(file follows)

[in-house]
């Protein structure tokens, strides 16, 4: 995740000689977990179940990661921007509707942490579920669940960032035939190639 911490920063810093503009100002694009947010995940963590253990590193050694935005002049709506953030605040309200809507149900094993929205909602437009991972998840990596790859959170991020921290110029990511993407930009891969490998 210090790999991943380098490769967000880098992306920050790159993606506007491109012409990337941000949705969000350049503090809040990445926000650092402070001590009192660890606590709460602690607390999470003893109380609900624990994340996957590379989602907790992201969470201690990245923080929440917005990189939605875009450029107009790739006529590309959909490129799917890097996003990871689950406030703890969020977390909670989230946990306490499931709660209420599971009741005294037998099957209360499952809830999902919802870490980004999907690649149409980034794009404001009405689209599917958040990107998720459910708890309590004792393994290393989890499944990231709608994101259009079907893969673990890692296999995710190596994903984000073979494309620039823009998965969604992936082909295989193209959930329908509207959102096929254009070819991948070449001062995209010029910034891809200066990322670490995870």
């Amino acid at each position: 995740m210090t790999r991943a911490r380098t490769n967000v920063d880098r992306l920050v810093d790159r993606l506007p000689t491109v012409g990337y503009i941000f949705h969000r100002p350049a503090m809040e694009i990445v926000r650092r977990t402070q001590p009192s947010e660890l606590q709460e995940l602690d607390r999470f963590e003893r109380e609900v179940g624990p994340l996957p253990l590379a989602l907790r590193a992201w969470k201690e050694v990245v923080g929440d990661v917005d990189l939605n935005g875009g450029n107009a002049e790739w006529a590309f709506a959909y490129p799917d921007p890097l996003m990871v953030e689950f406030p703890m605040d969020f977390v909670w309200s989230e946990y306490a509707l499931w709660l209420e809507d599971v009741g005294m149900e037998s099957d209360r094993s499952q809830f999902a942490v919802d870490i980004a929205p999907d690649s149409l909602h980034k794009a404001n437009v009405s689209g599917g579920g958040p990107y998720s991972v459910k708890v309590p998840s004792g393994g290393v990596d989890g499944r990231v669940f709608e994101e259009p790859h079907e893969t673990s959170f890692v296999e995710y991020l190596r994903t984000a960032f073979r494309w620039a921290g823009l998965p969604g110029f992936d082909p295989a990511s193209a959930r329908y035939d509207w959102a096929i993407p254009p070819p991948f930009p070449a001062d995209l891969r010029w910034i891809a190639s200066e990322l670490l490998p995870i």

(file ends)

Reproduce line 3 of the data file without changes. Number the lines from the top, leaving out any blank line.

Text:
């Amino acid at each position: 995740m210090t790999r991943a911490r380098t490769n967000v920063d880098r992306l920050v810093d790159r993606l506007p000689t491109v012409g990337y503009i941000f949705h969000r100002p350049a503090m809040e694009i990445v926000r650092r977990t402070q001590p009192s947010e660890l606590q709460e995940l602690d607390r999470f963590e003893r109380e609900v179940g624990p994340l996957p253990l590379a989602l907790r590193a992201w969470k201690e050694v990245v923080g929440d990661v917005d990189l939605n935005g875009g450029n107009a002049e790739w006529a590309f709506a959909y490129p799917d921007p890097l996003m990871v953030e689950f406030p703890m605040d969020f977390v909670w309200s989230e946990y306490a509707l499931w709660l209420e809507d599971v009741g005294m149900e037998s099957d209360r094993s499952q809830f999902a942490v919802d870490i980004a929205p999907d690649s149409l909602h980034k794009a404001n437009v009405s689209g599917g579920g958040p990107y998720s991972v459910k708890v309590p998840s004792g393994g290393v990596d989890g499944r990231v669940f709608e994101e259009p790859h079907e893969t673990s959170f890692v296999e995710y991020l190596r994903t984000a960032f073979r494309w620039a921290g823009l998965p969604g110029f992936d082909p295989a990511s193209a959930r329908y035939d509207w959102a096929i993407p254009p070819p991948f930009p070449a001062d995209l891969r010029w910034i891809a190639s200066e990322l670490l490998p995870i």